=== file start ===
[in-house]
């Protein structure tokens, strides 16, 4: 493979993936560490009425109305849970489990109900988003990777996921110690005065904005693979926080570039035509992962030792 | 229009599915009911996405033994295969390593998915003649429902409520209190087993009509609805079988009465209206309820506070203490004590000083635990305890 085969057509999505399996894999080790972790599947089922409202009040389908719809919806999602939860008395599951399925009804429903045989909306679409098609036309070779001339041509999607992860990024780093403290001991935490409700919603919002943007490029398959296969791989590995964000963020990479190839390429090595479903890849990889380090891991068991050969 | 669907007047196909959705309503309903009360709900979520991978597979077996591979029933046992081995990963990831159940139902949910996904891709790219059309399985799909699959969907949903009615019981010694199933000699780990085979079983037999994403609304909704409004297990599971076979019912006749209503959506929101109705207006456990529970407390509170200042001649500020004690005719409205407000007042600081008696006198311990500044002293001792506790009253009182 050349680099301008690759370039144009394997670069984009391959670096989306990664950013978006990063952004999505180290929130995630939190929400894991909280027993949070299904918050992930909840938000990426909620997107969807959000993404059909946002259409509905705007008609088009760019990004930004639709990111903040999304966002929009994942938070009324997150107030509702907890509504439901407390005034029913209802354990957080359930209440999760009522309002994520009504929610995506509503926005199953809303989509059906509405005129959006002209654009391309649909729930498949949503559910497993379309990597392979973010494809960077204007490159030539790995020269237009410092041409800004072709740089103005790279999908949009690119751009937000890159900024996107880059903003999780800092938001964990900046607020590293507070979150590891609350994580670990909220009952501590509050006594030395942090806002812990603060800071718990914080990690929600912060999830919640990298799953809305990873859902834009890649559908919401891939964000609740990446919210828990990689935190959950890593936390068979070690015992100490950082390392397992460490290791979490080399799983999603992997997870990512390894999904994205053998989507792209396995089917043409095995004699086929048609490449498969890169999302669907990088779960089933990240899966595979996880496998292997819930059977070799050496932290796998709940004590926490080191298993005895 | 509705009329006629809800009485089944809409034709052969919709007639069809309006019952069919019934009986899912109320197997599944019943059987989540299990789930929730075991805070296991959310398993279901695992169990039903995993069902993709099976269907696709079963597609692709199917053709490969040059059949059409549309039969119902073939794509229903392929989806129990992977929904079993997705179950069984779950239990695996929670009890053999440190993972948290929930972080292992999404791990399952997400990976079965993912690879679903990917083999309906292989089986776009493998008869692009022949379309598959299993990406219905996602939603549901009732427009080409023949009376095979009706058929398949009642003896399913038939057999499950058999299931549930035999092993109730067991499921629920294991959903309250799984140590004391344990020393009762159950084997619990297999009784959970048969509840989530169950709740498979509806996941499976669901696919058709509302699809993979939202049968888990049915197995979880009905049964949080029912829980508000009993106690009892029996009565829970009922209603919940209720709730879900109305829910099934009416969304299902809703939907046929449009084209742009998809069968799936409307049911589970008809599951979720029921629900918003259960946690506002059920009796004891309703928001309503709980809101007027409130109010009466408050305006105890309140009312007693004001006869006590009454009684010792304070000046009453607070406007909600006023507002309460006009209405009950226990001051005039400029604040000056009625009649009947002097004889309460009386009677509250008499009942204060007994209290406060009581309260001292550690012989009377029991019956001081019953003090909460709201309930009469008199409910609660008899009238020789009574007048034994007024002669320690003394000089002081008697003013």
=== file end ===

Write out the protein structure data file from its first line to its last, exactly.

[in-house]
């Protein structure tokens, strides 16, 4: 493979993936560490009425109305849970489990109900988003990777996921110690005065904005693979926080570039035509992962030792 | 229009599915009911996405033994295969390593998915003649429902409520209190087993009509609805079988009465209206309820506070203490004590000083635990305890 085969057509999505399996894999080790972790599947089922409202009040389908719809919806999602939860008395599951399925009804429903045989909306679409098609036309070779001339041509999607992860990024780093403290001991935490409700919603919002943007490029398959296969791989590995964000963020990479190839390429090595479903890849990889380090891991068991050969 | 669907007047196909959705309503309903009360709900979520991978597979077996591979029933046992081995990963990831159940139902949910996904891709790219059309399985799909699959969907949903009615019981010694199933000699780990085979079983037999994403609304909704409004297990599971076979019912006749209503959506929101109705207006456990529970407390509170200042001649500020004690005719409205407000007042600081008696006198311990500044002293001792506790009253009182 050349680099301008690759370039144009394997670069984009391959670096989306990664950013978006990063952004999505180290929130995630939190929400894991909280027993949070299904918050992930909840938000990426909620997107969807959000993404059909946002259409509905705007008609088009760019990004930004639709990111903040999304966002929009994942938070009324997150107030509702907890509504439901407390005034029913209802354990957080359930209440999760009522309002994520009504929610995506509503926005199953809303989509059906509405005129959006002209654009391309649909729930498949949503559910497993379309990597392979973010494809960077204007490159030539790995020269237009410092041409800004072709740089103005790279999908949009690119751009937000890159900024996107880059903003999780800092938001964990900046607020590293507070979150590891609350994580670990909220009952501590509050006594030395942090806002812990603060800071718990914080990690929600912060999830919640990298799953809305990873859902834009890649559908919401891939964000609740990446919210828990990689935190959950890593936390068979070690015992100490950082390392397992460490290791979490080399799983999603992997997870990512390894999904994205053998989507792209396995089917043409095995004699086929048609490449498969890169999302669907990088779960089933990240899966595979996880496998292997819930059977070799050496932290796998709940004590926490080191298993005895 | 509705009329006629809800009485089944809409034709052969919709007639069809309006019952069919019934009986899912109320197997599944019943059987989540299990789930929730075991805070296991959310398993279901695992169990039903995993069902993709099976269907696709079963597609692709199917053709490969040059059949059409549309039969119902073939794509229903392929989806129990992977929904079993997705179950069984779950239990695996929670009890053999440190993972948290929930972080292992999404791990399952997400990976079965993912690879679903990917083999309906292989089986776009493998008869692009022949379309598959299993990406219905996602939603549901009732427009080409023949009376095979009706058929398949009642003896399913038939057999499950058999299931549930035999092993109730067991499921629920294991959903309250799984140590004391344990020393009762159950084997619990297999009784959970048969509840989530169950709740498979509806996941499976669901696919058709509302699809993979939202049968888990049915197995979880009905049964949080029912829980508000009993106690009892029996009565829970009922209603919940209720709730879900109305829910099934009416969304299902809703939907046929449009084209742009998809069968799936409307049911589970008809599951979720029921629900918003259960946690506002059920009796004891309703928001309503709980809101007027409130109010009466408050305006105890309140009312007693004001006869006590009454009684010792304070000046009453607070406007909600006023507002309460006009209405009950226990001051005039400029604040000056009625009649009947002097004889309460009386009677509250008499009942204060007994209290406060009581309260001292550690012989009377029991019956001081019953003090909460709201309930009469008199409910609660008899009238020789009574007048034994007024002669320690003394000089002081008697003013």